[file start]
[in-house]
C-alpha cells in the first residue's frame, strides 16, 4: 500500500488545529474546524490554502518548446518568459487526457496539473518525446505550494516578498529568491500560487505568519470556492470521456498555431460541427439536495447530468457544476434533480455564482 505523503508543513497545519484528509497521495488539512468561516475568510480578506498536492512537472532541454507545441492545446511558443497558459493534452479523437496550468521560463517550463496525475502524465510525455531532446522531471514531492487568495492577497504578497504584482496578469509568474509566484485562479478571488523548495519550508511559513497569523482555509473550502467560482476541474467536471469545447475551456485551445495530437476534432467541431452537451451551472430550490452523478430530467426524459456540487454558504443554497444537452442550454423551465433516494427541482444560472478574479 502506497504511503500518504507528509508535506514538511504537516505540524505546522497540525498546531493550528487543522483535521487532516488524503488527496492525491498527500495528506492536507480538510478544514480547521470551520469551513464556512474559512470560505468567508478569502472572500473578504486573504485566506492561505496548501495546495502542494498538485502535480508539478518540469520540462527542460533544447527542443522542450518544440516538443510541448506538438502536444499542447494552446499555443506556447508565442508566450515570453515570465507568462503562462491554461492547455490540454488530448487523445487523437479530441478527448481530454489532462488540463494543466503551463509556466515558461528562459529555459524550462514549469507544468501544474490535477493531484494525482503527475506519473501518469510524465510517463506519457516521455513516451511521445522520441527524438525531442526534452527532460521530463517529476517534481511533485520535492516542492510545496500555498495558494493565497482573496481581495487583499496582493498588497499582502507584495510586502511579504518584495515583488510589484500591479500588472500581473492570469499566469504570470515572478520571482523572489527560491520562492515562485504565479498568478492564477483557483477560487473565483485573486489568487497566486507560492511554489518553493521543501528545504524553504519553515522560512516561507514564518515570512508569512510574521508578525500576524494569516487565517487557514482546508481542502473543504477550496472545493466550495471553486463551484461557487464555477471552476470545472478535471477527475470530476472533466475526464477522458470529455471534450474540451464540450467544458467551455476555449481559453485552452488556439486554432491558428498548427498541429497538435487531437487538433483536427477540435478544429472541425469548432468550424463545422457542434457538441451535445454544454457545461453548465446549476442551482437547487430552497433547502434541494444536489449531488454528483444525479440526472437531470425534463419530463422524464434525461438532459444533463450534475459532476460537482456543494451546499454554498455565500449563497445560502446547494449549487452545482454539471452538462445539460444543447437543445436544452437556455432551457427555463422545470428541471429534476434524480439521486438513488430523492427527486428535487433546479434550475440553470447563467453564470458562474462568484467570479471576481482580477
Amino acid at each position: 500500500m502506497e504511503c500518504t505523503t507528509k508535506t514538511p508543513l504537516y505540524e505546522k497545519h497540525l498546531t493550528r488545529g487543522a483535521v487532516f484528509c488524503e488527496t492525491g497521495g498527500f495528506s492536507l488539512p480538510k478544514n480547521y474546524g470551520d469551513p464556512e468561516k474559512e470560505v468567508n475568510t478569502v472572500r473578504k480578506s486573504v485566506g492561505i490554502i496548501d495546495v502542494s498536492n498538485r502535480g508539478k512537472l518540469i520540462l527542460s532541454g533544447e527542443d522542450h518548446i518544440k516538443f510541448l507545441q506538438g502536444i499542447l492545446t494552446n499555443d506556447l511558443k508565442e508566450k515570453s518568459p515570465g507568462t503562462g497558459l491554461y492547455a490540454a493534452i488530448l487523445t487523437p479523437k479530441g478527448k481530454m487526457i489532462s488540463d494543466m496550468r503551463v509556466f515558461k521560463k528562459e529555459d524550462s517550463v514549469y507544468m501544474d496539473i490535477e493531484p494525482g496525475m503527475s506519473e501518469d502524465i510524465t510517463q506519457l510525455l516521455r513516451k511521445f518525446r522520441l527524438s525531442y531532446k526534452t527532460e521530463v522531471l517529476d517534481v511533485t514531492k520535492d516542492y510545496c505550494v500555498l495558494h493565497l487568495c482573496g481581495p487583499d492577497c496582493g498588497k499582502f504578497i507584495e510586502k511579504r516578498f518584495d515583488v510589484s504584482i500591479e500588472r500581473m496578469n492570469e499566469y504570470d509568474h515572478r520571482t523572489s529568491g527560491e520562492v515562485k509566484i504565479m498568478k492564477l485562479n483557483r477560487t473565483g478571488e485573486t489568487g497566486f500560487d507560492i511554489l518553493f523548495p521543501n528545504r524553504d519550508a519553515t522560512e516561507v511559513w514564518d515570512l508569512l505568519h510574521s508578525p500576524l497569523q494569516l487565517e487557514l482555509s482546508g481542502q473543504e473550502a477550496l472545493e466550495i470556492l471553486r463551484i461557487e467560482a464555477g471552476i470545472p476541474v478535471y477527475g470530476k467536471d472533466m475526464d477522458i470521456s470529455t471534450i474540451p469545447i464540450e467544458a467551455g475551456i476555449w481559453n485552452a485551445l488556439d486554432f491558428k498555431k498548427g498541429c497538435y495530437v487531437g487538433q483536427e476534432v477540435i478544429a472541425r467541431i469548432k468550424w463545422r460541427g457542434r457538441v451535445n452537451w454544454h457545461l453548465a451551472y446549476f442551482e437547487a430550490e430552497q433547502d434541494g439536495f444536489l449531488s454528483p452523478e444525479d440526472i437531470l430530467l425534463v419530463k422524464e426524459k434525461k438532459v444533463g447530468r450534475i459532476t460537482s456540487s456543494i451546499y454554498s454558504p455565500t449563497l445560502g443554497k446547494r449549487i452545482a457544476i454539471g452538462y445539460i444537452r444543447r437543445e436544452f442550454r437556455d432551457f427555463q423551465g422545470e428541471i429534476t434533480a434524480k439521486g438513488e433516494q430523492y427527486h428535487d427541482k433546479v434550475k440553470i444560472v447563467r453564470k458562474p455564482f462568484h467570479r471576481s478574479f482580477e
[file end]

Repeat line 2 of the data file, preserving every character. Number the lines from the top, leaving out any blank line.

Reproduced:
C-alpha cells in the first residue's frame, strides 16, 4: 500500500488545529474546524490554502518548446518568459487526457496539473518525446505550494516578498529568491500560487505568519470556492470521456498555431460541427439536495447530468457544476434533480455564482 505523503508543513497545519484528509497521495488539512468561516475568510480578506498536492512537472532541454507545441492545446511558443497558459493534452479523437496550468521560463517550463496525475502524465510525455531532446522531471514531492487568495492577497504578497504584482496578469509568474509566484485562479478571488523548495519550508511559513497569523482555509473550502467560482476541474467536471469545447475551456485551445495530437476534432467541431452537451451551472430550490452523478430530467426524459456540487454558504443554497444537452442550454423551465433516494427541482444560472478574479 502506497504511503500518504507528509508535506514538511504537516505540524505546522497540525498546531493550528487543522483535521487532516488524503488527496492525491498527500495528506492536507480538510478544514480547521470551520469551513464556512474559512470560505468567508478569502472572500473578504486573504485566506492561505496548501495546495502542494498538485502535480508539478518540469520540462527542460533544447527542443522542450518544440516538443510541448506538438502536444499542447494552446499555443506556447508565442508566450515570453515570465507568462503562462491554461492547455490540454488530448487523445487523437479530441478527448481530454489532462488540463494543466503551463509556466515558461528562459529555459524550462514549469507544468501544474490535477493531484494525482503527475506519473501518469510524465510517463506519457516521455513516451511521445522520441527524438525531442526534452527532460521530463517529476517534481511533485520535492516542492510545496500555498495558494493565497482573496481581495487583499496582493498588497499582502507584495510586502511579504518584495515583488510589484500591479500588472500581473492570469499566469504570470515572478520571482523572489527560491520562492515562485504565479498568478492564477483557483477560487473565483485573486489568487497566486507560492511554489518553493521543501528545504524553504519553515522560512516561507514564518515570512508569512510574521508578525500576524494569516487565517487557514482546508481542502473543504477550496472545493466550495471553486463551484461557487464555477471552476470545472478535471477527475470530476472533466475526464477522458470529455471534450474540451464540450467544458467551455476555449481559453485552452488556439486554432491558428498548427498541429497538435487531437487538433483536427477540435478544429472541425469548432468550424463545422457542434457538441451535445454544454457545461453548465446549476442551482437547487430552497433547502434541494444536489449531488454528483444525479440526472437531470425534463419530463422524464434525461438532459444533463450534475459532476460537482456543494451546499454554498455565500449563497445560502446547494449549487452545482454539471452538462445539460444543447437543445436544452437556455432551457427555463422545470428541471429534476434524480439521486438513488430523492427527486428535487433546479434550475440553470447563467453564470458562474462568484467570479471576481482580477